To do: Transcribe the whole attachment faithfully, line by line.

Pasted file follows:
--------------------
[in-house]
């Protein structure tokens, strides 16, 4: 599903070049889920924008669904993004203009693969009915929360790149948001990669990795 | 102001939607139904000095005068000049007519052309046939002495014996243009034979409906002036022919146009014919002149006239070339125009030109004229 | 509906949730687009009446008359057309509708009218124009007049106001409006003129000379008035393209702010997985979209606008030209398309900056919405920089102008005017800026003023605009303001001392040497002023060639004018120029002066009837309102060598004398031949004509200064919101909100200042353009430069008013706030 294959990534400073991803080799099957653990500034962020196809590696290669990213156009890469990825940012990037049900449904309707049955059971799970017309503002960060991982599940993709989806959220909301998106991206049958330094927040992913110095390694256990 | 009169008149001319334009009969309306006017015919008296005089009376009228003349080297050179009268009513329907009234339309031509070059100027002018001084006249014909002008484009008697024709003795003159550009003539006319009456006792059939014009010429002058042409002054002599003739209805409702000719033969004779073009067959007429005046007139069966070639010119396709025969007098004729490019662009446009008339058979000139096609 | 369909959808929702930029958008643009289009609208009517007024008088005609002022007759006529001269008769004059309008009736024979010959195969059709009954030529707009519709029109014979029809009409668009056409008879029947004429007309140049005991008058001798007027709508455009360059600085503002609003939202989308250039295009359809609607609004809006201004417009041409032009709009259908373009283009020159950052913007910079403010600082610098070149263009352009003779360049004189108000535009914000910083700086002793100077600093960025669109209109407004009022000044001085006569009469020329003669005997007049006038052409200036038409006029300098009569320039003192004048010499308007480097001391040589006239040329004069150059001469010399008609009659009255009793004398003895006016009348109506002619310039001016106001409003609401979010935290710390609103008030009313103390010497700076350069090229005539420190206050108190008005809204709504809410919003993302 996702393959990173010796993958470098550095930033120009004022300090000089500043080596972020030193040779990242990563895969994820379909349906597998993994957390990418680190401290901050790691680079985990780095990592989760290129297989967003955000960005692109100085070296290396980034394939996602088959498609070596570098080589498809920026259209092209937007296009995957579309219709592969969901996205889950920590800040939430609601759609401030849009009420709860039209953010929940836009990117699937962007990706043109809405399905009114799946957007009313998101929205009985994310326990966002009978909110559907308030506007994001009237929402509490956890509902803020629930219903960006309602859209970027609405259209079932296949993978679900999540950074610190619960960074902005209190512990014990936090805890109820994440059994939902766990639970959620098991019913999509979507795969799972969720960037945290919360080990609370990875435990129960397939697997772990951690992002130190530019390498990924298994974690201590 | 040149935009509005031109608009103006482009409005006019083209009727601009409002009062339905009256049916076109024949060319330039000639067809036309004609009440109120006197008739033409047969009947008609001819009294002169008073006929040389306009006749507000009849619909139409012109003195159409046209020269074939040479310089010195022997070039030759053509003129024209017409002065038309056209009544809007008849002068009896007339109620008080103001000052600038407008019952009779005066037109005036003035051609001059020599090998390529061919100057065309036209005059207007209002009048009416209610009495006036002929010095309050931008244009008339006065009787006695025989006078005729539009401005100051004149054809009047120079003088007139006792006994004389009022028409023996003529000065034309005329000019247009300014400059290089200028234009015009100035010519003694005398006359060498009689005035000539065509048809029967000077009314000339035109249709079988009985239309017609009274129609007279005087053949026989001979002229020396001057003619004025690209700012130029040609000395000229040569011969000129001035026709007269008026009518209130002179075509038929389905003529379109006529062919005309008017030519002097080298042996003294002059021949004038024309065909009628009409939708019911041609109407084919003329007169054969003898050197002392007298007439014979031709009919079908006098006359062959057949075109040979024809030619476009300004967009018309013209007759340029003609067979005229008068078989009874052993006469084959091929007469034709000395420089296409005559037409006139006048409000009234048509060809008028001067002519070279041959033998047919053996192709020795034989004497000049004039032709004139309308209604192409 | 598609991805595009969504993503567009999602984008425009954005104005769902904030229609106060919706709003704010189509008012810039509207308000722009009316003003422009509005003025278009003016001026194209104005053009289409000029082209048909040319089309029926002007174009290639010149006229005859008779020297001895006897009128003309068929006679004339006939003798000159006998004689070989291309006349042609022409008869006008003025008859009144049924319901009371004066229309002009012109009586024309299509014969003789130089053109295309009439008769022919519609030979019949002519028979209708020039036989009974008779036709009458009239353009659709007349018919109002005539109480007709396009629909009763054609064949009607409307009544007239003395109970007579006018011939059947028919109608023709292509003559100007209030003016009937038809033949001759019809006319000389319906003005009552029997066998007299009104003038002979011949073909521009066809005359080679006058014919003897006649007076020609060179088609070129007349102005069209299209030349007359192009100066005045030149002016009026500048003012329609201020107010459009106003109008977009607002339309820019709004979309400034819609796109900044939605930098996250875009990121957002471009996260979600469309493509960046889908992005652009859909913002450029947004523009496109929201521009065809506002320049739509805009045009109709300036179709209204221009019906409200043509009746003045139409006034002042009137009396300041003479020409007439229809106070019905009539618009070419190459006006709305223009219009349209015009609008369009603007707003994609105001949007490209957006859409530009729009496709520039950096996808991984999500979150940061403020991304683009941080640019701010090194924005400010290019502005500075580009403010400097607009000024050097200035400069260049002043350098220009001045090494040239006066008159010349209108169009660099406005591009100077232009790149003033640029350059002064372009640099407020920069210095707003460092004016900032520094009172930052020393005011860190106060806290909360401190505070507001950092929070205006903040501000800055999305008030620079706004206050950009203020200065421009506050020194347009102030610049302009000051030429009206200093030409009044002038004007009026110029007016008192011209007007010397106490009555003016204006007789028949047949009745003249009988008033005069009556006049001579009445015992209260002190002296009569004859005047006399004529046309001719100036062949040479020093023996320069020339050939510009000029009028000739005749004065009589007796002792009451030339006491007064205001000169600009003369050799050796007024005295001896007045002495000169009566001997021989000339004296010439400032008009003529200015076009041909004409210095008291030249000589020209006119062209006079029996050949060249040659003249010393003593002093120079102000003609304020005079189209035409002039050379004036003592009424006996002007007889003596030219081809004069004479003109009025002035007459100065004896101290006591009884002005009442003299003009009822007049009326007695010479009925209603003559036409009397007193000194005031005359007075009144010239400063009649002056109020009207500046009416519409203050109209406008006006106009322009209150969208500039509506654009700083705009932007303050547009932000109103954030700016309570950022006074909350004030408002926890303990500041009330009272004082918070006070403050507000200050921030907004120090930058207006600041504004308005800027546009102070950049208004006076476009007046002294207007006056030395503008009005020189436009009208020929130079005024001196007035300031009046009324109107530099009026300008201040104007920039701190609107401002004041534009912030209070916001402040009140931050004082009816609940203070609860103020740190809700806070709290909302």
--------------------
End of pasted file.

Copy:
[in-house]
């Protein structure tokens, strides 16, 4: 599903070049889920924008669904993004203009693969009915929360790149948001990669990795 | 102001939607139904000095005068000049007519052309046939002495014996243009034979409906002036022919146009014919002149006239070339125009030109004229 | 509906949730687009009446008359057309509708009218124009007049106001409006003129000379008035393209702010997985979209606008030209398309900056919405920089102008005017800026003023605009303001001392040497002023060639004018120029002066009837309102060598004398031949004509200064919101909100200042353009430069008013706030 294959990534400073991803080799099957653990500034962020196809590696290669990213156009890469990825940012990037049900449904309707049955059971799970017309503002960060991982599940993709989806959220909301998106991206049958330094927040992913110095390694256990 | 009169008149001319334009009969309306006017015919008296005089009376009228003349080297050179009268009513329907009234339309031509070059100027002018001084006249014909002008484009008697024709003795003159550009003539006319009456006792059939014009010429002058042409002054002599003739209805409702000719033969004779073009067959007429005046007139069966070639010119396709025969007098004729490019662009446009008339058979000139096609 | 369909959808929702930029958008643009289009609208009517007024008088005609002022007759006529001269008769004059309008009736024979010959195969059709009954030529707009519709029109014979029809009409668009056409008879029947004429007309140049005991008058001798007027709508455009360059600085503002609003939202989308250039295009359809609607609004809006201004417009041409032009709009259908373009283009020159950052913007910079403010600082610098070149263009352009003779360049004189108000535009914000910083700086002793100077600093960025669109209109407004009022000044001085006569009469020329003669005997007049006038052409200036038409006029300098009569320039003192004048010499308007480097001391040589006239040329004069150059001469010399008609009659009255009793004398003895006016009348109506002619310039001016106001409003609401979010935290710390609103008030009313103390010497700076350069090229005539420190206050108190008005809204709504809410919003993302 996702393959990173010796993958470098550095930033120009004022300090000089500043080596972020030193040779990242990563895969994820379909349906597998993994957390990418680190401290901050790691680079985990780095990592989760290129297989967003955000960005692109100085070296290396980034394939996602088959498609070596570098080589498809920026259209092209937007296009995957579309219709592969969901996205889950920590800040939430609601759609401030849009009420709860039209953010929940836009990117699937962007990706043109809405399905009114799946957007009313998101929205009985994310326990966002009978909110559907308030506007994001009237929402509490956890509902803020629930219903960006309602859209970027609405259209079932296949993978679900999540950074610190619960960074902005209190512990014990936090805890109820994440059994939902766990639970959620098991019913999509979507795969799972969720960037945290919360080990609370990875435990129960397939697997772990951690992002130190530019390498990924298994974690201590 | 040149935009509005031109608009103006482009409005006019083209009727601009409002009062339905009256049916076109024949060319330039000639067809036309004609009440109120006197008739033409047969009947008609001819009294002169008073006929040389306009006749507000009849619909139409012109003195159409046209020269074939040479310089010195022997070039030759053509003129024209017409002065038309056209009544809007008849002068009896007339109620008080103001000052600038407008019952009779005066037109005036003035051609001059020599090998390529061919100057065309036209005059207007209002009048009416209610009495006036002929010095309050931008244009008339006065009787006695025989006078005729539009401005100051004149054809009047120079003088007139006792006994004389009022028409023996003529000065034309005329000019247009300014400059290089200028234009015009100035010519003694005398006359060498009689005035000539065509048809029967000077009314000339035109249709079988009985239309017609009274129609007279005087053949026989001979002229020396001057003619004025690209700012130029040609000395000229040569011969000129001035026709007269008026009518209130002179075509038929389905003529379109006529062919005309008017030519002097080298042996003294002059021949004038024309065909009628009409939708019911041609109407084919003329007169054969003898050197002392007298007439014979031709009919079908006098006359062959057949075109040979024809030619476009300004967009018309013209007759340029003609067979005229008068078989009874052993006469084959091929007469034709000395420089296409005559037409006139006048409000009234048509060809008028001067002519070279041959033998047919053996192709020795034989004497000049004039032709004139309308209604192409 | 598609991805595009969504993503567009999602984008425009954005104005769902904030229609106060919706709003704010189509008012810039509207308000722009009316003003422009509005003025278009003016001026194209104005053009289409000029082209048909040319089309029926002007174009290639010149006229005859008779020297001895006897009128003309068929006679004339006939003798000159006998004689070989291309006349042609022409008869006008003025008859009144049924319901009371004066229309002009012109009586024309299509014969003789130089053109295309009439008769022919519609030979019949002519028979209708020039036989009974008779036709009458009239353009659709007349018919109002005539109480007709396009629909009763054609064949009607409307009544007239003395109970007579006018011939059947028919109608023709292509003559100007209030003016009937038809033949001759019809006319000389319906003005009552029997066998007299009104003038002979011949073909521009066809005359080679006058014919003897006649007076020609060179088609070129007349102005069209299209030349007359192009100066005045030149002016009026500048003012329609201020107010459009106003109008977009607002339309820019709004979309400034819609796109900044939605930098996250875009990121957002471009996260979600469309493509960046889908992005652009859909913002450029947004523009496109929201521009065809506002320049739509805009045009109709300036179709209204221009019906409200043509009746003045139409006034002042009137009396300041003479020409007439229809106070019905009539618009070419190459006006709305223009219009349209015009609008369009603007707003994609105001949007490209957006859409530009729009496709520039950096996808991984999500979150940061403020991304683009941080640019701010090194924005400010290019502005500075580009403010400097607009000024050097200035400069260049002043350098220009001045090494040239006066008159010349209108169009660099406005591009100077232009790149003033640029350059002064372009640099407020920069210095707003460092004016900032520094009172930052020393005011860190106060806290909360401190505070507001950092929070205006903040501000800055999305008030620079706004206050950009203020200065421009506050020194347009102030610049302009000051030429009206200093030409009044002038004007009026110029007016008192011209007007010397106490009555003016204006007789028949047949009745003249009988008033005069009556006049001579009445015992209260002190002296009569004859005047006399004529046309001719100036062949040479020093023996320069020339050939510009000029009028000739005749004065009589007796002792009451030339006491007064205001000169600009003369050799050796007024005295001896007045002495000169009566001997021989000339004296010439400032008009003529200015076009041909004409210095008291030249000589020209006119062209006079029996050949060249040659003249010393003593002093120079102000003609304020005079189209035409002039050379004036003592009424006996002007007889003596030219081809004069004479003109009025002035007459100065004896101290006591009884002005009442003299003009009822007049009326007695010479009925209603003559036409009397007193000194005031005359007075009144010239400063009649002056109020009207500046009416519409203050109209406008006006106009322009209150969208500039509506654009700083705009932007303050547009932000109103954030700016309570950022006074909350004030408002926890303990500041009330009272004082918070006070403050507000200050921030907004120090930058207006600041504004308005800027546009102070950049208004006076476009007046002294207007006056030395503008009005020189436009009208020929130079005024001196007035300031009046009324109107530099009026300008201040104007920039701190609107401002004041534009912030209070916001402040009140931050004082009816609940203070609860103020740190809700806070709290909302």